Let me start by saying this: I have a diet soft drink every once in a while. According to conspiracy theorists I should be dead soon (or at least have grown an extra appendage or two), but I feel just fine. Yes, I’ve always been a little skeptical about the alarmist articles floating around the internet regarding the dangers of artificial sweeteners.
Now let’s consider something else: we know that sweet drinks (like regular sodas) are a major factor in obesity. One of the first things I tell people who want to lose weight is to eliminate all liquid calories (except milk).
But diet sodas have also been demonized, and I’ve run across articles claiming they cause weight gain (and other random health problems). Most of these drinks have zero calories, so there are only a couple of scenarios I can imagine that would cause diet soda to be associated with weight gain:
The first possibility is that artificial sweeteners cause some kind of insulin response. But I’ve yet to find any convincing evidence that any artificial sweetener affects insulin (sorry–don’t feel like citing and analyzing every study I’ve read on this). Unless I see some new definitive research I’m comfortable saying diet sodas have little to no hormonal impact as far as fat loss goes.
The second possibility is that drinking diet soda is connected with weight gain in some indirect way. Remember: correlation is not the same thing as causation. Consider this: what if those who drink large amounts of diet soda simply haven’t “trained” themselves to lower their intake of sweet drinks/food? This scenario (or something like it) would easily explain why some researchers find a connection between drinking diet soda and weight gain.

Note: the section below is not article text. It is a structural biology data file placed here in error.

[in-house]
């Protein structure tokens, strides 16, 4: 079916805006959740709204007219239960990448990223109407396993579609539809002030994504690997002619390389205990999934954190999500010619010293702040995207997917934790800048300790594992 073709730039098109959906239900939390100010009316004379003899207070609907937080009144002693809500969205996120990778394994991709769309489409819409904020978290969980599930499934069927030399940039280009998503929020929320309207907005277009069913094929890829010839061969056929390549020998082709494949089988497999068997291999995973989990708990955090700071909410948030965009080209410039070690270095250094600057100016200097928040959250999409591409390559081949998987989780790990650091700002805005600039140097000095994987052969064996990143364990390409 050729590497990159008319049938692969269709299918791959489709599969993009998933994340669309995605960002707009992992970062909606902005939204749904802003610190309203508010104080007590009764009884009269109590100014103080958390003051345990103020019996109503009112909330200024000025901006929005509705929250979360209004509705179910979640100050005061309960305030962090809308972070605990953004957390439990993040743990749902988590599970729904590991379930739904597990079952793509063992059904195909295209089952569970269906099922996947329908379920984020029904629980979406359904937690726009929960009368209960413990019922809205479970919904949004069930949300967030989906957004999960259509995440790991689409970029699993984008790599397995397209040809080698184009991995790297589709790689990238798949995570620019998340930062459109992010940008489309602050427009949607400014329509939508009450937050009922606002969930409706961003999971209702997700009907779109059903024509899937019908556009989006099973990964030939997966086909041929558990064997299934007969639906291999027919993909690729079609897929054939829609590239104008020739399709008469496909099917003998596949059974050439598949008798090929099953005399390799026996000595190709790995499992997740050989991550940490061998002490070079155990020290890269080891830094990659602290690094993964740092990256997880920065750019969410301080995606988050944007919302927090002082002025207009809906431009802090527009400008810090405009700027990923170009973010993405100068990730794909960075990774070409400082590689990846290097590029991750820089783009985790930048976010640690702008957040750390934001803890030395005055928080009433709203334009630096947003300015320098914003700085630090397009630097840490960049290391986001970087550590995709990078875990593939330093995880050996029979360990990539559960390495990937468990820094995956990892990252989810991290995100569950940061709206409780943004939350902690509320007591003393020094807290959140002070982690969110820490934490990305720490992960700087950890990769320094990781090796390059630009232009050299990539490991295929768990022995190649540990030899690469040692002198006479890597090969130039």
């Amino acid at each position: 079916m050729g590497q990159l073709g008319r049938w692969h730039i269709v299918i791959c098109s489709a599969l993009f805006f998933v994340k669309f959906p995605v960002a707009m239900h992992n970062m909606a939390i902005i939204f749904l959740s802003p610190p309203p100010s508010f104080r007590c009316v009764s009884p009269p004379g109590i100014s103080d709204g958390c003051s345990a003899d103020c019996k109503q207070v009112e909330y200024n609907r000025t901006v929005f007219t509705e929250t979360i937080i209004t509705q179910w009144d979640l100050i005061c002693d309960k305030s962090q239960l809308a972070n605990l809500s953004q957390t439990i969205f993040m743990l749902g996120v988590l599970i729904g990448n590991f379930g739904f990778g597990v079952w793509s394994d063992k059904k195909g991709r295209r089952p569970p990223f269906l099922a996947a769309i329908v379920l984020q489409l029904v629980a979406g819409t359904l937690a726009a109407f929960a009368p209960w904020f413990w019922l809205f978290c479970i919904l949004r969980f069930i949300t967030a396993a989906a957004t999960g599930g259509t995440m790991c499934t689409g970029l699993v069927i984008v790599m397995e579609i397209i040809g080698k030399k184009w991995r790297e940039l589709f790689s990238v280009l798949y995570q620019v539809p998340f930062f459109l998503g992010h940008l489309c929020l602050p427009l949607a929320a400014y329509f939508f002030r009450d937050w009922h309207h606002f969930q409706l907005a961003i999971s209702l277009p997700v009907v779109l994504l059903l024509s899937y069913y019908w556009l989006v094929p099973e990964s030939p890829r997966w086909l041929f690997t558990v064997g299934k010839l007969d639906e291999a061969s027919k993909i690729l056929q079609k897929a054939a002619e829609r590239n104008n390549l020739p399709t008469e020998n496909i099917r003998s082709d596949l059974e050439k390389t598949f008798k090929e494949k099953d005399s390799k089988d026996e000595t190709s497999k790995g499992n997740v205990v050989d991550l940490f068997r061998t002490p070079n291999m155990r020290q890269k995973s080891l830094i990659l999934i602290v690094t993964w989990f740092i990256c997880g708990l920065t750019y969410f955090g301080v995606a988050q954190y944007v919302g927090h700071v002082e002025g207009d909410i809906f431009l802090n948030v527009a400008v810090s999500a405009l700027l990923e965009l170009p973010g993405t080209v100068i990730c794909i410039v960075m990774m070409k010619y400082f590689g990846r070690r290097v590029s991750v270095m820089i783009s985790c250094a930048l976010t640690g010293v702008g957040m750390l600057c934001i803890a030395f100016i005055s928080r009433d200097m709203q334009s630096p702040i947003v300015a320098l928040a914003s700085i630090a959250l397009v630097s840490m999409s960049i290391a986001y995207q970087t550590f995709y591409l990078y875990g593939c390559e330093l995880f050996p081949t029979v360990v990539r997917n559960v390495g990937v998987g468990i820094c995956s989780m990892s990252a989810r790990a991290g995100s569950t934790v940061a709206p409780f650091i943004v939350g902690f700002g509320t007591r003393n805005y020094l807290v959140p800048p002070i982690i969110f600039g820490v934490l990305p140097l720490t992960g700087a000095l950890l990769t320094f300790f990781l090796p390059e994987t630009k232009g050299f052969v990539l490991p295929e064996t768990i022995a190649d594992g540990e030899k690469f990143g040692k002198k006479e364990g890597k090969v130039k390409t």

A recent study done by Dr. Jim Hill has caught my attention (Dr Hill is a physician at the University of Colorado’s Anschutz Health and Wellness Center). It was funded by the beverage industry, but it seems to be pretty well-designed. 300 subjects were divided into two groups. One group was told to drink only water and completely avoid all soda consumption. The other was allowed to drink diet sodas. The subjects were followed for 12 weeks. The “water-only” group lost an average of 9 pounds, while the diet soda drinkers lost an average of 13 pounds.
What’s the lesson here? Something I’ve written about several times: compliance. Water is certainly a better choice than any kind of soda (diet or regular). But those who were allowed to use artificially sweetened drinks simply had an easier time complying with their diet–this helped them be more successful in their efforts to lose weight (much like those who eat carbs at night).
The bottom line: I don’t see anything wrong with using diet sodas if they help you avoid liquid calories and stay within your daily caloric limit. I would encourage moderation, of course, but that goes for about anything you consume.